Educational Research

Educational Research (ISSN:2141-5161) Vol. 2(8), pp. 1431-1437  August 2011         
Copyright © 2011 International Research Journals


Full Length Research Paper


A reflection of human rights issues in the junior and senior secondary school social studies syllabi (curricula) of public schools in Botswana: views of inservice teachers at the University of Botswana

Koketso Jeremiah

BOX 404594 Gaborone, Botswana, Telephone: (267) 355 2972, Fax: (267) 318 5096


Received 23 May, 2011; Accepted 25 July, 2011


This study reports an investigation of the coverage of human rights by the junior and senior secondary school Social Studies syllabi (curricula) of public schools in Botswana. Initially, a document analysis of the two syllabi revealed that the coverage in the junior secondary school Social Studies syllabus was in the ratio 1:35 and 2.8 in percentage. In the case of the senior secondary Social Studies syllabus, the ratio was 1:38 and the percentage coverage was 2.6. The study surveyed 12 inservice Social Studies teachers enrolled for the B.Ed. (Secondary) degree at the University of Botswana. The study sought to investigate the views of the sampled inservice teachers on the coverage of human rights in the junior and senior secondary school Social Studies syllabi as revealed by document analysis. The study revealed that the sampled teachers knew the definition of human rights, and as it would be expected, they had various definitions which differed only in wording, but in essence they were basically the same. Furthermore, the study revealed that the inservice teachers knew the importance of studying human rights in junior and senior secondary schools, and the difference between human rights and civil rights. On the coverage of human rights on the two syllabi, respondents said it was low and suggested that it be increased. Respondents also made various comments as to the status of the coverage of human rights by the two syllabi. However, the most outstanding comments were: (1) Human rights were so important that they needed to be protected and those who violated them should be severely punished; and (2) Human rights should be effectively taught so that students should thoroughly understand them. The findings had implications for a variety of stakeholders in the education system including teachers, education policy makers and teacher training institutions.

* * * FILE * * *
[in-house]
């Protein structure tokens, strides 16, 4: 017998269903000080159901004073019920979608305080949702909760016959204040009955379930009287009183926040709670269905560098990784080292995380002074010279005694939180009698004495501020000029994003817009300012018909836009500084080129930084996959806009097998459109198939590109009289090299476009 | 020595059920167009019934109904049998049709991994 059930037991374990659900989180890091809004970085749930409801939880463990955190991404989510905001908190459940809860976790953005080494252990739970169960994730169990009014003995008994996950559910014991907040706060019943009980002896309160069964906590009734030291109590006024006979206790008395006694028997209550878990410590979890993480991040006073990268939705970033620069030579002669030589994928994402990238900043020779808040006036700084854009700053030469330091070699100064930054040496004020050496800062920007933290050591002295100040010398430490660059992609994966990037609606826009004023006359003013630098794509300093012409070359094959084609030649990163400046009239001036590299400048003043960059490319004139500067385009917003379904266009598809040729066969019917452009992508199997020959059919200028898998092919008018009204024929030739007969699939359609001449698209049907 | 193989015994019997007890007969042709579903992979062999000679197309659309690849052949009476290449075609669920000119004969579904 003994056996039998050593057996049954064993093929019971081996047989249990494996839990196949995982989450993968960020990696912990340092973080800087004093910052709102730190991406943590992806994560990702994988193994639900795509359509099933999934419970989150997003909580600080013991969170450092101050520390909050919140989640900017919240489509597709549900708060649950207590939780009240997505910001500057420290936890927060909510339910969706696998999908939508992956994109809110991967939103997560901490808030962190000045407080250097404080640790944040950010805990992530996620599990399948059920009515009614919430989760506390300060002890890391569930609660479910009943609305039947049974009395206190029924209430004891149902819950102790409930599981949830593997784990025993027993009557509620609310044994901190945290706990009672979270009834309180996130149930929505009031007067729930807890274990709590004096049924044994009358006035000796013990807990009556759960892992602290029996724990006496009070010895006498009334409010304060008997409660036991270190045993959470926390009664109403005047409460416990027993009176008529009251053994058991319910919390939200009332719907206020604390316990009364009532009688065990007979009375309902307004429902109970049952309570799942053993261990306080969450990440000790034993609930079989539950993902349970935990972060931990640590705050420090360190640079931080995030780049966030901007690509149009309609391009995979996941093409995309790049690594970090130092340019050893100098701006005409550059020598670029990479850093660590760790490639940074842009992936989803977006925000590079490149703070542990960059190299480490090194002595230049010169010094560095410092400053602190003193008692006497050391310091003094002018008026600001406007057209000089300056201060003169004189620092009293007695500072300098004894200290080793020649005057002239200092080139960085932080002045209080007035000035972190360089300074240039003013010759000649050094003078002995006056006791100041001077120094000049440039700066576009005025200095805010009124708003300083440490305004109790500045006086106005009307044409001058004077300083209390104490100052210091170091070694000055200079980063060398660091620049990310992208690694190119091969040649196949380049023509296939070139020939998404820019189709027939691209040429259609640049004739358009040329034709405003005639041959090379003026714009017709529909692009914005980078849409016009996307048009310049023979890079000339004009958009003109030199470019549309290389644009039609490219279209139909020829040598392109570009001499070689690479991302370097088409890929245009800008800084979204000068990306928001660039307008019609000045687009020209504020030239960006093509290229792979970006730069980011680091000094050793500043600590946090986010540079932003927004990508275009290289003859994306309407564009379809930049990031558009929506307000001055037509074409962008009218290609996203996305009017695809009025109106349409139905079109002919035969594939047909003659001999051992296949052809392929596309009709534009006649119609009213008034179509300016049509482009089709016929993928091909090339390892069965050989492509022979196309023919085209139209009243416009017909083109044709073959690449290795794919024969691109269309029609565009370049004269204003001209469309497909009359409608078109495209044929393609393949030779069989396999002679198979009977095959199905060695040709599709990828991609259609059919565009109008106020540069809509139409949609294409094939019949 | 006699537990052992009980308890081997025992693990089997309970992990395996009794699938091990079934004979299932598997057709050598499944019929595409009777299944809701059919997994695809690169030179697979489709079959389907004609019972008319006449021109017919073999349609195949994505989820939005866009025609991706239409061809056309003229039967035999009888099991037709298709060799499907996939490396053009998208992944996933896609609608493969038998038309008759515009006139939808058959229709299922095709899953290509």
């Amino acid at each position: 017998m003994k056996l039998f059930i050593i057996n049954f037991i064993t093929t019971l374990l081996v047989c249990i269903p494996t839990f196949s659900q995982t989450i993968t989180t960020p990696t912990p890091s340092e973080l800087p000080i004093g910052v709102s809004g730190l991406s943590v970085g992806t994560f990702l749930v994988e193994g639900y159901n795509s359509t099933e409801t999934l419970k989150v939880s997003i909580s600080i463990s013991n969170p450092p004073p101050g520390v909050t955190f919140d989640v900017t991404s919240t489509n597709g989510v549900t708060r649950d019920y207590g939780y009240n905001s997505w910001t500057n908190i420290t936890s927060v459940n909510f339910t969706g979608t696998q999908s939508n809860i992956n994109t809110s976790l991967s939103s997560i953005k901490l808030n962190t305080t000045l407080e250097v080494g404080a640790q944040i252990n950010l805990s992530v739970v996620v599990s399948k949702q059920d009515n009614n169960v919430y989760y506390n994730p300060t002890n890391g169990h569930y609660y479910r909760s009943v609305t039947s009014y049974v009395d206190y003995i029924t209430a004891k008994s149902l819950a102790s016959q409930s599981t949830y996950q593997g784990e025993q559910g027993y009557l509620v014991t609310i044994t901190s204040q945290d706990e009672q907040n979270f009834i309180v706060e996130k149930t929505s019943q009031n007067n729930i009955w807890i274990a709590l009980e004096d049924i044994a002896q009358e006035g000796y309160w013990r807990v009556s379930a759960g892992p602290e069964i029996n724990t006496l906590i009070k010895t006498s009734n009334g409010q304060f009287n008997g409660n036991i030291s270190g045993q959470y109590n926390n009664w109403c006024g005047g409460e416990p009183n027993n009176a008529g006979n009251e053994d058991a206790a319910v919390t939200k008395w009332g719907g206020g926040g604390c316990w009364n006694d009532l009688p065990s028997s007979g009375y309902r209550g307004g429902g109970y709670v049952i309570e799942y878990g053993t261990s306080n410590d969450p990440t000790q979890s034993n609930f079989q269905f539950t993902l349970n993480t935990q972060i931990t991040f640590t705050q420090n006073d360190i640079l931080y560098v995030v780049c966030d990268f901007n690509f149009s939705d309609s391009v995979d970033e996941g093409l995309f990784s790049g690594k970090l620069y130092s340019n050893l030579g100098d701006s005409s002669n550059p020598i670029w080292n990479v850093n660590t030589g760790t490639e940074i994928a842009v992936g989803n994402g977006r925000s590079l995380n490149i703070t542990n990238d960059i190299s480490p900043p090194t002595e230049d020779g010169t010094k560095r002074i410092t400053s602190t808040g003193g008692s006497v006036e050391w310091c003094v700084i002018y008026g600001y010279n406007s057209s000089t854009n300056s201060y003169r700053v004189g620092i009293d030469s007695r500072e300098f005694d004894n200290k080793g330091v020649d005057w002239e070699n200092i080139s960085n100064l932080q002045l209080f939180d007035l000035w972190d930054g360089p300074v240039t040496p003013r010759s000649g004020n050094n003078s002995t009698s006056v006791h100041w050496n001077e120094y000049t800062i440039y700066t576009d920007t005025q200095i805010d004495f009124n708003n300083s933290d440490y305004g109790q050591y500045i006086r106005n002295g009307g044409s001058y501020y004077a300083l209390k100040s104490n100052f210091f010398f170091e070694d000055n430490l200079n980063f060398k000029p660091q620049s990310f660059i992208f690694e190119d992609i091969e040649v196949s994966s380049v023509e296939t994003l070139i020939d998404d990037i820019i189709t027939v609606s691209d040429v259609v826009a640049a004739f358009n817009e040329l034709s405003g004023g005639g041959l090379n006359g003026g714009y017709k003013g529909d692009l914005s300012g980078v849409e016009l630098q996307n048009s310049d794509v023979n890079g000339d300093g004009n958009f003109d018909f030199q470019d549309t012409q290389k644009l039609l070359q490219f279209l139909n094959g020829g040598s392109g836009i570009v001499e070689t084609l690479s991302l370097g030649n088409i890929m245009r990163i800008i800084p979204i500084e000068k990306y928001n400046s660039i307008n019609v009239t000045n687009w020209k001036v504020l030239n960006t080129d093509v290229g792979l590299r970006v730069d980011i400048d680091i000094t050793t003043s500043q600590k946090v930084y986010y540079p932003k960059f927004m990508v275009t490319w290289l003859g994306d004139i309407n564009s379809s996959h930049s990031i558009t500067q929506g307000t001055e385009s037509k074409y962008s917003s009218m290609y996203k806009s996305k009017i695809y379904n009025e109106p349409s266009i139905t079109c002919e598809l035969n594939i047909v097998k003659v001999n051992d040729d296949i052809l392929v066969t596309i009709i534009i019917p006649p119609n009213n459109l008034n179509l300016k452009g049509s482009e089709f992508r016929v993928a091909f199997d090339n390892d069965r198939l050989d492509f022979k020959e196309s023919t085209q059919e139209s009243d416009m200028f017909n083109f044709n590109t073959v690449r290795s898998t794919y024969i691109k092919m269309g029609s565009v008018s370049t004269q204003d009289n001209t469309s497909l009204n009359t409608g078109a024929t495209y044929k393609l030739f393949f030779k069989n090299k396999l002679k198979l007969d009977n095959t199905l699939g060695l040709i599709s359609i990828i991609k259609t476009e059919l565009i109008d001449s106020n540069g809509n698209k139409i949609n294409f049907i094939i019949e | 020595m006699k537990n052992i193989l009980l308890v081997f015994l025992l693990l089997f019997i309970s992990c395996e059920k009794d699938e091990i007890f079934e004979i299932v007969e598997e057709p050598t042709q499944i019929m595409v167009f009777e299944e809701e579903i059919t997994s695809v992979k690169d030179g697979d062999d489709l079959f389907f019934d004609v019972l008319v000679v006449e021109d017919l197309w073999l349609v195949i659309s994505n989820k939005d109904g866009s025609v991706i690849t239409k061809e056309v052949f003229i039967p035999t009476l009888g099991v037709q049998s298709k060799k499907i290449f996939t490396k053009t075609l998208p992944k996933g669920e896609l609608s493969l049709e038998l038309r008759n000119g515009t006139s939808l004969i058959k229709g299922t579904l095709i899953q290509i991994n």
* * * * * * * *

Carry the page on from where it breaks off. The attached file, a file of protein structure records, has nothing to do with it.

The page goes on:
Keywords: Syllabi, public schools, human rights, civil rights, Botswana. 

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